The Swimmer

The Swimmer ★★★★

77/100

Funny how your imagination will sometimes cling to stuff you invented. I first encountered this film's bizarre premise almost 20 years ago, back when I was compiling Time Out New York's weekly calendar of rep screenings; having grown up in suburbia, I pictured Lancaster there, hopping one fence after another along a single block, or maybe several. Never occurred to me that he'd be doing much more hiking (okay, "portaging") than actual swimming, or that the homes in question would mostly be wide-open estates practically in the middle of the wilderness. So it took me a while to shake off my false conception and recognize what The Swimmer is actually up to, which is far more daring and surreal than I'd gathered from (probably) the Maltin Guide blurb. Only about midway through did it finally dawn on me that Ned is traversing time much more rapidly than he is space, and that what had seemed like a simple portrait of fading virility is in fact radically condensed downward mobility. Cheever handles this beautifully on the page (I read the story immediately afterward), but I'm inclined to argue that it works even better over the course of a feature-length film, with more breathing room between subtle suggestions that various details of Ned's life have altered since the last pool. The Perrys' one significant mistake is introducing brief dialogue and quick glances suggesting that those assembled at pool #1 know something about Ned that we don't, and that for some reason he doesn't. This approach implies that Ned is in denial about unfortunate events that have already occurred, rather than (as Cheever designed it) that years of Ned's life elapse over the course of an ostensible single afternoon. (Significantly, Ned's wife, Lucinda, is present in the story's opening, and clearly hasn't yet left him.)

The conceit comes across anyway. Some of it's in Lancaster's performance, which starts out all swagger and grows ever more pathetic; I got worried for a moment when Ned's former babysitter confessed her teen crush on him, fearing ickiness, but the movie treats his subsequent desperate entreaties with the revulsion they deserve. The rest of it's in the filmmaking, with Perry employing a style that's now so permanently out of fashion—more so even than silent-era formal devices, which do at least occasionally get resuscitated by the likes of Maddin—as to look retroactively bracing. Gauzy filters, blurred focus, multiple superimpositions: Indirection is the watchword, a perfect visual correlative to the script's chronological slipperiness. Granted, individual scenes are hit-and-miss, with some stilted performances among the many supporting players and a few overly melodramatic confrontations. (Also some painfully on-the-nose dialogue, as when Ned asks the nudists "Why is that tree bare?" and then opines that it must be blighted.) But Cheever's idea is so powerful, and the Perrys generally realize it so skillfully, that such hiccups feel all but irrelevant by the elemental finale, in which we leave Ned pounding at the barren threshold of the good life he remembers.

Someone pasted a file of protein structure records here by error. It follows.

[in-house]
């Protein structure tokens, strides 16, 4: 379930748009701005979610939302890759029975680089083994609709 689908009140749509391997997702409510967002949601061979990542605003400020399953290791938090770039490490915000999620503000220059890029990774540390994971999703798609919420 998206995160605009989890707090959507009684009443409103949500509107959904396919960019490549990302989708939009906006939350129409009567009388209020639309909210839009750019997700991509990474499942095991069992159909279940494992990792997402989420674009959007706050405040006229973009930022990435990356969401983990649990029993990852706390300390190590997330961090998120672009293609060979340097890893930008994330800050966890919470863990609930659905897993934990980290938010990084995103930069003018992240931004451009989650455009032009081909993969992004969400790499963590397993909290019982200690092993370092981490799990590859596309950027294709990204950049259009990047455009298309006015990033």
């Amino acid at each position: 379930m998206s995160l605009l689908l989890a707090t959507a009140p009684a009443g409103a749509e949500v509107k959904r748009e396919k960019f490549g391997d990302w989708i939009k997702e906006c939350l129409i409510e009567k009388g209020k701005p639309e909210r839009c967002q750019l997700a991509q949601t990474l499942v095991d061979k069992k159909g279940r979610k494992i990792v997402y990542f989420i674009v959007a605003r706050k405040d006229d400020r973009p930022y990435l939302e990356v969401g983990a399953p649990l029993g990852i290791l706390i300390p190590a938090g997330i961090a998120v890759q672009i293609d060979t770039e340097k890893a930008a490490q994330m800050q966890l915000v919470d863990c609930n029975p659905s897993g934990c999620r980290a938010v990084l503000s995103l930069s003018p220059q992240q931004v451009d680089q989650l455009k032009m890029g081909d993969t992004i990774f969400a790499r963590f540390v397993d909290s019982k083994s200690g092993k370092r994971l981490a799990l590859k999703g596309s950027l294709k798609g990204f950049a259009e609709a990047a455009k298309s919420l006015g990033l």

(I later expanded the above into a full-fledged A.V. Club review.)

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